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Tripping Cyborgs and Organ Farms: The Fictions of Cordwainer Smith
09.22.2010
02:40 pm
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When someone whose opinion you respect—in this case Steve Silberman of Wired News—sends you a link and the note “I promise you, the weirdest story you’ll read today (mine)” you take it seriously in my line of work. In this article for his new Neurotribes blog, Tripping Cyborgs and Organ Farms: The Fictions of Cordwainer Smith, Steve tells the unusual tale of Paul Linebarger, psychological-warfare expert and spy for the U.S. government. Writing under the pen name Cordwainer Smith, Linebarger wrote some unusually prescient science fiction tales that depicted bizarre advances in science and predicting dystopian futures as disturbing as anything in Philip K. Dick’s oeuvre:

After Scanners, Linebarger’s most unnerving creation was “A Planet Named Shayol.” (Sh’eol or שְׁאוֹל — “the pit” or “the abyss” — was the ancient Hebrew name for the land of the dead.) The story is one of the most haunting visions of an utter hell outside of Dante, with plot points anticipating current developments in tissue engineering and the infamous Vacanti earmouse that caused a flap at M.I.T. in 1996.

Published in 1961, it’s even druggier than Scanners, with a hipster nurse who gets her patients stoned on the fictional equivalent of Transcranial Magnetic Stimulation and a cow-faced organ farmer proffering a synthetic opiate called super-condamine. Linebarger writes about strung-out states of mind so convincingly, it’s clear that his experiences in the hospital as a kid left an indelible impression. One might even say that these experiences — along with his perpetual dislocation as the son of a spy — made the body itself, and all of culture, seem like an elaborate prosthesis imposed on the essential man. Ich bin ein Scanners, waiting for the next cranch.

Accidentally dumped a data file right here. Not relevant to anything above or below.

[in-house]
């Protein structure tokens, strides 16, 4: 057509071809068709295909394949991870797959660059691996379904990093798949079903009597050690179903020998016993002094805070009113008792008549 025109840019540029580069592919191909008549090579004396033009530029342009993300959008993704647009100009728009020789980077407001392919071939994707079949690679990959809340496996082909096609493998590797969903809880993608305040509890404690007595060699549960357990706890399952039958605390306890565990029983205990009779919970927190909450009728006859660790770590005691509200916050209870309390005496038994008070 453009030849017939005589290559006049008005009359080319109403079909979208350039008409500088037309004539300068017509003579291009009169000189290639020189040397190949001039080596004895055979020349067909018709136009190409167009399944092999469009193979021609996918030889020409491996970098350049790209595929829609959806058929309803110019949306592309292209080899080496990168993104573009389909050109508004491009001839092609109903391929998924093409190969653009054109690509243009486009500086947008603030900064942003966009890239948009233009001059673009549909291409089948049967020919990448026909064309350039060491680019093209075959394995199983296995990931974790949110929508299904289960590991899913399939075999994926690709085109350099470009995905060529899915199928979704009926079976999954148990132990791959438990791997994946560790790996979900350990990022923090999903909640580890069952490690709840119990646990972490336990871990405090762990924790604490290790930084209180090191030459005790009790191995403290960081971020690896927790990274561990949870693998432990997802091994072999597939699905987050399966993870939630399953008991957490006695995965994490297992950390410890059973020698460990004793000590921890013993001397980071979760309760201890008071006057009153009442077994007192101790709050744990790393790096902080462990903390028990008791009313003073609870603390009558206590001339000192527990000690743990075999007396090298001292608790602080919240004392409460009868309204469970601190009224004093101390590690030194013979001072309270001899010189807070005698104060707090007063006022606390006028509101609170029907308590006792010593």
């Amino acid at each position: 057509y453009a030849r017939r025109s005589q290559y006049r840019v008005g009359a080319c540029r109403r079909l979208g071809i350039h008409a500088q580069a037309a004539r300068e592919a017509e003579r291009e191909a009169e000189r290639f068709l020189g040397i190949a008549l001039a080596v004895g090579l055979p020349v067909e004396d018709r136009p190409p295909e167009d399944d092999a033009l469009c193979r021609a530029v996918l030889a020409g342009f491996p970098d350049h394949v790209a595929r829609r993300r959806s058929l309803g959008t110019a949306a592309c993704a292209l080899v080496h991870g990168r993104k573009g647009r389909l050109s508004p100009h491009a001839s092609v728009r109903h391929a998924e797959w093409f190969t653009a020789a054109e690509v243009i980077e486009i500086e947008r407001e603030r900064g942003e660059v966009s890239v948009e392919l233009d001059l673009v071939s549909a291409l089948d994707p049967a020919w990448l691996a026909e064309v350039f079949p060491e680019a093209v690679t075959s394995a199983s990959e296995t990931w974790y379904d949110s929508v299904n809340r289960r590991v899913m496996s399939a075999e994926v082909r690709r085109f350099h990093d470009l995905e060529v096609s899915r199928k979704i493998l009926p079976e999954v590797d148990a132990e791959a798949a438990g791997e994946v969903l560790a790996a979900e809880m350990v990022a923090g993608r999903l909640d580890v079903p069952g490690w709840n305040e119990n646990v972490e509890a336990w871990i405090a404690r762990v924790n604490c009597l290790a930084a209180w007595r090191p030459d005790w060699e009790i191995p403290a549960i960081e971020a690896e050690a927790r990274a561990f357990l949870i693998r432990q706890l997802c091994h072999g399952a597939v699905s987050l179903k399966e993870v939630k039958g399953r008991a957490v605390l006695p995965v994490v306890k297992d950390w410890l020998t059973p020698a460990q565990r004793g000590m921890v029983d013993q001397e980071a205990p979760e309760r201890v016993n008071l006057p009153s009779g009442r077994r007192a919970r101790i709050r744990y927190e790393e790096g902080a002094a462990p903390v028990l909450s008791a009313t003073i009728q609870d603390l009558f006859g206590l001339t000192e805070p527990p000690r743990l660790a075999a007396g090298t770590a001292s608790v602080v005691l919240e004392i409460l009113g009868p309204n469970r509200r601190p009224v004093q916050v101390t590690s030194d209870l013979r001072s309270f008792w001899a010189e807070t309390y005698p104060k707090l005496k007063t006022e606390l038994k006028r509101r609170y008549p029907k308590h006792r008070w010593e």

Read more of Tripping Cyborgs and Organ Farms: The Fictions of Cordwainer Smith (NeuroTribes)
 
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Posted by Richard Metzger
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09.22.2010
02:40 pm
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